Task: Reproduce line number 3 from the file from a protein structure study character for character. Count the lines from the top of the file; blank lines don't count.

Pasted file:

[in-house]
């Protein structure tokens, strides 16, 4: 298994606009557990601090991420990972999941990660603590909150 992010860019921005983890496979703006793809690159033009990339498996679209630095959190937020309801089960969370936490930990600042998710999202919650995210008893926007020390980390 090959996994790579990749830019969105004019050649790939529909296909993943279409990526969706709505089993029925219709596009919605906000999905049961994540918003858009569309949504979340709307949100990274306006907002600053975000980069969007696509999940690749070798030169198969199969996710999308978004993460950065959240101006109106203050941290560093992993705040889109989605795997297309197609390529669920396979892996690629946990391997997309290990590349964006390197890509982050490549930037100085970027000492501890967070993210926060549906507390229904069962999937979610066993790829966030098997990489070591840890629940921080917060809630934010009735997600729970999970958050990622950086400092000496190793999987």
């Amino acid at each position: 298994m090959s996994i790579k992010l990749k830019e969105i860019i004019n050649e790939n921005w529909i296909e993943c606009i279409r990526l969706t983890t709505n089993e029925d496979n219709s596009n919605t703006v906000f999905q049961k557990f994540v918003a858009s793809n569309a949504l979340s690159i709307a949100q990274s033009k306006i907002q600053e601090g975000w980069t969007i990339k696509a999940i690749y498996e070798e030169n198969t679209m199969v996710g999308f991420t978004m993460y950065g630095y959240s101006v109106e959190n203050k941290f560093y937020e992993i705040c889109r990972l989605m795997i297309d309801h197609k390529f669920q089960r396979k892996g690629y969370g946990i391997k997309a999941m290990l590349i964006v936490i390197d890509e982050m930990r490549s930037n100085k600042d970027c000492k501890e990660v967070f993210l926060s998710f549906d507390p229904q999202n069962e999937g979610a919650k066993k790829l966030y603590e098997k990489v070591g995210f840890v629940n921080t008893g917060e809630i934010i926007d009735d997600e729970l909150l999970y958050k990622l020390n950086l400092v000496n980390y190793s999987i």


């Amino acid at each position: 298994m090959s996994i790579k992010l990749k830019e969105i860019i004019n050649e790939n921005w529909i296909e993943c606009i279409r990526l969706t983890t709505n089993e029925d496979n219709s596009n919605t703006v906000f999905q049961k557990f994540v918003a858009s793809n569309a949504l979340s690159i709307a949100q990274s033009k306006i907002q600053e601090g975000w980069t969007i990339k696509a999940i690749y498996e070798e030169n198969t679209m199969v996710g999308f991420t978004m993460y950065g630095y959240s101006v109106e959190n203050k941290f560093y937020e992993i705040c889109r990972l989605m795997i297309d309801h197609k390529f669920q089960r396979k892996g690629y969370g946990i391997k997309a999941m290990l590349i964006v936490i390197d890509e982050m930990r490549s930037n100085k600042d970027c000492k501890e990660v967070f993210l926060s998710f549906d507390p229904q999202n069962e999937g979610a919650k066993k790829l966030y603590e098997k990489v070591g995210f840890v629940n921080t008893g917060e809630i934010i926007d009735d997600e729970l909150l999970y958050k990622l020390n950086l400092v000496n980390y190793s999987i």